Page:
Henry Harold MACCARTHY


MACCARTHY, Henry Harold

Service Number: 615
Enlisted: Not yet discovered
Last Rank: Lieutenant
Last Unit: 4th Infantry Battalion
Born: Tasmania, Australia, 1895
Home Town: Not yet discovered
Schooling: The Leys School, Trumpington Road Cambridge, England.
Occupation: Sheep Farmer
Died: Killed In Action, Pozieres, Somme, France, 23 July 1916
Cemetery: Pozières British Cemetery
Memorials: Bothwell War Memorial, Men of Bothwell Honour Roll
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World War 1 Service

22 Dec 1914: Involvement Private, SN 615, 6th Light Horse Regiment, Battle for Pozières
22 Dec 1914: Embarked Private, SN 615, 6th Light Horse Regiment, HMAT Forty-One, Sydney
23 Jul 1916: Involvement Lieutenant, 4th Infantry Battalion, Battle for Pozières

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Biography contributed by Geoffrey Gillon

He was the son of Harold Irving MacCarthy and Margaret MacCarthy, of Mount Pleasant, Launceston, Tasmania. He went to The Leys School in 1908 at the age of 13 and went into School House. He was a Cadet Corporal and a Member of the Bisley VIII.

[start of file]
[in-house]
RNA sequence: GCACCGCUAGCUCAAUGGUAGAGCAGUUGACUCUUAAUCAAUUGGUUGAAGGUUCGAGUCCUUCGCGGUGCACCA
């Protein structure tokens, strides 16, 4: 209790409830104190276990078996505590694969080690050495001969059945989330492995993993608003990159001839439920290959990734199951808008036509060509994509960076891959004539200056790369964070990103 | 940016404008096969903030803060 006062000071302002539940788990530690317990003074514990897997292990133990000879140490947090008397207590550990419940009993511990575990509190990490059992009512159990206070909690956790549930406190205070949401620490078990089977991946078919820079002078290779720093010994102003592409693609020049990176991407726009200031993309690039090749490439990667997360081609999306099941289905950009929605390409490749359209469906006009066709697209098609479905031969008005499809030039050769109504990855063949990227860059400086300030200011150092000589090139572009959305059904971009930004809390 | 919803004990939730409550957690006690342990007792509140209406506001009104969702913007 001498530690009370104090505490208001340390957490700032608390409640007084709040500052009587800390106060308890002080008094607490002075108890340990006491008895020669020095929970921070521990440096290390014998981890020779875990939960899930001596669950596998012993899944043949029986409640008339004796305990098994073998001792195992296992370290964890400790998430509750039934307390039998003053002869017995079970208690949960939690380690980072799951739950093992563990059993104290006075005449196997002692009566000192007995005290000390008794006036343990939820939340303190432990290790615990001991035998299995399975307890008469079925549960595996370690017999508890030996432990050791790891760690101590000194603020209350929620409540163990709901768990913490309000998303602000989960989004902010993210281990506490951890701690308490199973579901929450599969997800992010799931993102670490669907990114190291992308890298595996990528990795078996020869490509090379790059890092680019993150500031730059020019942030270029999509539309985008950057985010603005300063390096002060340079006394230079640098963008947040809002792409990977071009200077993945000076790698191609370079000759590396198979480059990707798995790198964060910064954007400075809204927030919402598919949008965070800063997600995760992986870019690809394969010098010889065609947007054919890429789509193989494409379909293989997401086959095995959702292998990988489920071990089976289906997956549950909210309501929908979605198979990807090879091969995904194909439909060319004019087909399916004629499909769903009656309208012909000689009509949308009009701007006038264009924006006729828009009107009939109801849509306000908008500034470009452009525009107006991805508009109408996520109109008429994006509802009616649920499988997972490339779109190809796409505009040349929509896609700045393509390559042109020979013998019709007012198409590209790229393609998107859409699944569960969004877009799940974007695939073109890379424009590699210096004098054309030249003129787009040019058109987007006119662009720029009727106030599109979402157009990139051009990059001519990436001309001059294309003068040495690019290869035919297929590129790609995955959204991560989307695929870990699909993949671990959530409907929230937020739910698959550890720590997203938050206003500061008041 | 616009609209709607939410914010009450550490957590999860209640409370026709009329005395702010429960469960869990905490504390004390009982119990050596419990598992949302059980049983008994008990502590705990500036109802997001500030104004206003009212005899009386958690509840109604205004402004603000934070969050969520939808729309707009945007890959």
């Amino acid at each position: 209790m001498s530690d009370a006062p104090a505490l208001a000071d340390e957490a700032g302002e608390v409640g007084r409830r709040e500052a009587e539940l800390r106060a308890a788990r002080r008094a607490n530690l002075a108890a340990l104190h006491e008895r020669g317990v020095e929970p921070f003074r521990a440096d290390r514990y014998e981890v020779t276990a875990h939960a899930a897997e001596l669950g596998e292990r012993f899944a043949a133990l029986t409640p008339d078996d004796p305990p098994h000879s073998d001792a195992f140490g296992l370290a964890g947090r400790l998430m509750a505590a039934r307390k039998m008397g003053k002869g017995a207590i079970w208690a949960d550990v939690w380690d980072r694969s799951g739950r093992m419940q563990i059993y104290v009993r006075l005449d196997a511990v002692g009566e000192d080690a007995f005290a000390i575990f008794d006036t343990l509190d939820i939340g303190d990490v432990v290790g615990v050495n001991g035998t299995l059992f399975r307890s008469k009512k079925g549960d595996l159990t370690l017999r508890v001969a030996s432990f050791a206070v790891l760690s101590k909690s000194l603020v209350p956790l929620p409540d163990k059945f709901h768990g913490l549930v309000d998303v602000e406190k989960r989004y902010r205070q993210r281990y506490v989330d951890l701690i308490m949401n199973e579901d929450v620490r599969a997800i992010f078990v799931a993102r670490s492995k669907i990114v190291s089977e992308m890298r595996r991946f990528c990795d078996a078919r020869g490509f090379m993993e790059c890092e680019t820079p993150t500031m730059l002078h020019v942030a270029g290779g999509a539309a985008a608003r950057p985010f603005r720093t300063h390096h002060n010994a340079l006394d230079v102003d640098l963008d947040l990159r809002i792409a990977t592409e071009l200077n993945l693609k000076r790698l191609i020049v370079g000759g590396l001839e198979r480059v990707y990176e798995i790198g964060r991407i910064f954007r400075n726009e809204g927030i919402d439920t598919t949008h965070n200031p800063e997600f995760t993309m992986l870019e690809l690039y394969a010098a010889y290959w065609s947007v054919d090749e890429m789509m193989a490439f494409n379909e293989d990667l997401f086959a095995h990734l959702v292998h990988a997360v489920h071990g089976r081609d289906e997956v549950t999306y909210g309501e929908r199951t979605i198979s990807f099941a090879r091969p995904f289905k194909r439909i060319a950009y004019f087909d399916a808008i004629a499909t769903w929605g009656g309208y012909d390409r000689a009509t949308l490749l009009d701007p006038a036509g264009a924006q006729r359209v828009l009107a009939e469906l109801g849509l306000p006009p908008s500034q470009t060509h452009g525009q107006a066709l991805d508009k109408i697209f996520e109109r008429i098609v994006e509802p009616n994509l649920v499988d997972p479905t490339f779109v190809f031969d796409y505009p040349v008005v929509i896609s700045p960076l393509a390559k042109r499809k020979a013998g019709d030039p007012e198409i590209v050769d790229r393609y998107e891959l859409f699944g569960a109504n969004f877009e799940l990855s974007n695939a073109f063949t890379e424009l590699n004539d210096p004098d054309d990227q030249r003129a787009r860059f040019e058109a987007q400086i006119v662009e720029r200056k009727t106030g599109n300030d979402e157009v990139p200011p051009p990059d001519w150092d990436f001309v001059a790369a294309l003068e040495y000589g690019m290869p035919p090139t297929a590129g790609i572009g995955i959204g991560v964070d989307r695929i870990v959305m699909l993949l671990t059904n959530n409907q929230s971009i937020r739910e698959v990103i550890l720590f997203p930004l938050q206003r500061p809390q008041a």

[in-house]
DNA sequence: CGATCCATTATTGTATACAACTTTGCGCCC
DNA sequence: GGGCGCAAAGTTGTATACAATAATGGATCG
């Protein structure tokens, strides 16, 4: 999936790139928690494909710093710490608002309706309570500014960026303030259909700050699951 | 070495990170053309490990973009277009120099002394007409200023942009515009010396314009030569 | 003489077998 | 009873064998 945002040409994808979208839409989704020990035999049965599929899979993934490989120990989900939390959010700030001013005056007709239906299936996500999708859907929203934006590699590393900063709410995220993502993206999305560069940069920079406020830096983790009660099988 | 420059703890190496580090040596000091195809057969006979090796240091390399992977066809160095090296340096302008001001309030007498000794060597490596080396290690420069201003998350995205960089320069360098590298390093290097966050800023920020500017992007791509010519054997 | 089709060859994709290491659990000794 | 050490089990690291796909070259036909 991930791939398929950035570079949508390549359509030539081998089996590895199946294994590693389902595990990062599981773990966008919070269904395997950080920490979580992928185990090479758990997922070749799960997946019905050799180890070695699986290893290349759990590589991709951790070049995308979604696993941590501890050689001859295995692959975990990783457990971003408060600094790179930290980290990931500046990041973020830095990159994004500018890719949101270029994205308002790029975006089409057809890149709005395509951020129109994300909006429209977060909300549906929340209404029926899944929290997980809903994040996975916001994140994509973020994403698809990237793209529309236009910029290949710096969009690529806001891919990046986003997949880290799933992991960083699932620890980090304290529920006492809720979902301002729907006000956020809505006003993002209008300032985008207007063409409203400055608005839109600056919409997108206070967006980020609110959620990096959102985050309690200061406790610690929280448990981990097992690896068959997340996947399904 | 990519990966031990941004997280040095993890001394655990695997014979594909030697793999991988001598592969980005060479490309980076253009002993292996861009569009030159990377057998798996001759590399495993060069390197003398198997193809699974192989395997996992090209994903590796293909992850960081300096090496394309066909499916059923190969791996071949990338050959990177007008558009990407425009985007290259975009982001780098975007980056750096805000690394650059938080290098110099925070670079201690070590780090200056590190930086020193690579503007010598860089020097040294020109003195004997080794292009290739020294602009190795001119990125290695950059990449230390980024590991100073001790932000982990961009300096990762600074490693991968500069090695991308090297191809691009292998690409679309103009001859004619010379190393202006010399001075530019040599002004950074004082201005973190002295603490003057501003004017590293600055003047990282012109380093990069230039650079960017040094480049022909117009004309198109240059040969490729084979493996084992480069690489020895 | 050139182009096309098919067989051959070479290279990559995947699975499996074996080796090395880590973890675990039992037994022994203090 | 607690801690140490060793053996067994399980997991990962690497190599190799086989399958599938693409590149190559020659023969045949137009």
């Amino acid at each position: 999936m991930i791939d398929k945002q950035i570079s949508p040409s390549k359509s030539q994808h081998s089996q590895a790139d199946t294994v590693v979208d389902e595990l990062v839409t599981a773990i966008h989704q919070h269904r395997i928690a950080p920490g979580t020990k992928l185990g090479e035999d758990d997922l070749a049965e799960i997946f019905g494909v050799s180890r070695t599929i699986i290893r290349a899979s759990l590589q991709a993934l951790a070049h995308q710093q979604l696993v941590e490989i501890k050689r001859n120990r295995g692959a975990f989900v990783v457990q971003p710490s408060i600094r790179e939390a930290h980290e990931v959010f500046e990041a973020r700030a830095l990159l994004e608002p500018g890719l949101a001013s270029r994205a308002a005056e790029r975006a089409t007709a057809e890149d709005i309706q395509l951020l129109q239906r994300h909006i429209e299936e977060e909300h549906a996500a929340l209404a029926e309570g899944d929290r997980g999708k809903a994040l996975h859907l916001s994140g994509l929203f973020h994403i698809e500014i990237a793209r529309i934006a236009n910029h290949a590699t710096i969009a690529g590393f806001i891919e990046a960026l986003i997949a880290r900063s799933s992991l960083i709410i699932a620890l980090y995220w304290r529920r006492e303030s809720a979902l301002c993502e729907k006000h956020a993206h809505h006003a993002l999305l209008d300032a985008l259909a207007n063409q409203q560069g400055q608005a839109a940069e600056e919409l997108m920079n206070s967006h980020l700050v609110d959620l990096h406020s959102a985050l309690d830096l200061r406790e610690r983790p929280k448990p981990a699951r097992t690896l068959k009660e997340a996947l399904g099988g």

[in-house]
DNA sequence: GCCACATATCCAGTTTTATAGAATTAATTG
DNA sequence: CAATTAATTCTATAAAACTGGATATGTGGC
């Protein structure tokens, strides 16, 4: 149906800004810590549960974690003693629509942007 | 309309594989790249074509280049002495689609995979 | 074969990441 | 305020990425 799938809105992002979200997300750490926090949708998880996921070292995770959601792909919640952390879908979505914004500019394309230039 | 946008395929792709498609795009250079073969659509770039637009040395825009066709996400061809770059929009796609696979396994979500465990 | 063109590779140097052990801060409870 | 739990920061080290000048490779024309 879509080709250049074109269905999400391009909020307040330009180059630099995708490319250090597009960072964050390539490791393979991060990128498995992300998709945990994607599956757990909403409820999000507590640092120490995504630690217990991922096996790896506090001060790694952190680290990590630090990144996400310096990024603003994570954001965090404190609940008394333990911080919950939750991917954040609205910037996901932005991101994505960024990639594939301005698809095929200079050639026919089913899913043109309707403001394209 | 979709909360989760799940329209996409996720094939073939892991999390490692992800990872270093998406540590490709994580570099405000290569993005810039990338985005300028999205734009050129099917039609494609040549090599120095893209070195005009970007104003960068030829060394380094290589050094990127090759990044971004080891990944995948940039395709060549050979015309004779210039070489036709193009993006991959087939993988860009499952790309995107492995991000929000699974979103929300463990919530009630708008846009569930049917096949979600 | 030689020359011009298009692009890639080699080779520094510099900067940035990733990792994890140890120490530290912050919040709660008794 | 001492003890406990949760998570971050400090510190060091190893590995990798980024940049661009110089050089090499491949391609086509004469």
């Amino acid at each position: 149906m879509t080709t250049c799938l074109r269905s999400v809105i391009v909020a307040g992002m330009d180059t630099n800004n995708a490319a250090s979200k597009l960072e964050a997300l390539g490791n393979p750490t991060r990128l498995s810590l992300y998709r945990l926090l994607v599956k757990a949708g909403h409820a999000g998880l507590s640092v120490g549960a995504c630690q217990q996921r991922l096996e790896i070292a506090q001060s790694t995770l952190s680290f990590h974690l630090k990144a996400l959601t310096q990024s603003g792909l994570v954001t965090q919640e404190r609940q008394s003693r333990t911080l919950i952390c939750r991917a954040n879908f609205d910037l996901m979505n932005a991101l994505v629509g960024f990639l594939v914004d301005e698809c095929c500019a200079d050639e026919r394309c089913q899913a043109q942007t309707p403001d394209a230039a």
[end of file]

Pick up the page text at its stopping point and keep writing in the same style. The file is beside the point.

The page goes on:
On leaving school, he returned to Australia to work on the family sheep farm.

At the outbreak of war, he enlisted at Bothwell, Tasmania and joined the New South Wales Light House Regiment serving with distinction in the Mediterranean. He was wounded at Gallipoli in 1915. He was then granted a commission in the Australian Infantry and was sent to France. He was killed in action at Pozieres  during the Battle of the Somme on 23 July 1916. He was aged 21 and had reached the rank of Lieutenant.

He is one of three Australian casualties of the Great War who are commemorated on the Leys School War Memorial. 

Leys School is a co-educational Independent school. It is now a day and boarding school for about 560 pupils between the ages of eleven and eighteen.Trumpington Road, Cambridge, Cambridgeshire, CB2 7AD, United Kingdom

In the First World War, 927 Leysians joined the armed services and 146 of them died. A memorial to the old Leysians who died, costing £48,000 and funded by donation, was  unveiled on 6 June 1920 by the Duke of York. The memorial consists of four rows of names divided in the middle by a statue of an armoured St George, below which is written "To The Immortal Memory of Old Leysians Who Fell In The War Of 1914–1919", and in large block capitals the words "My Marks And Scars With Me To Be A Witness For Me That I Have Fought His Battles Who Now Will Be My Reward."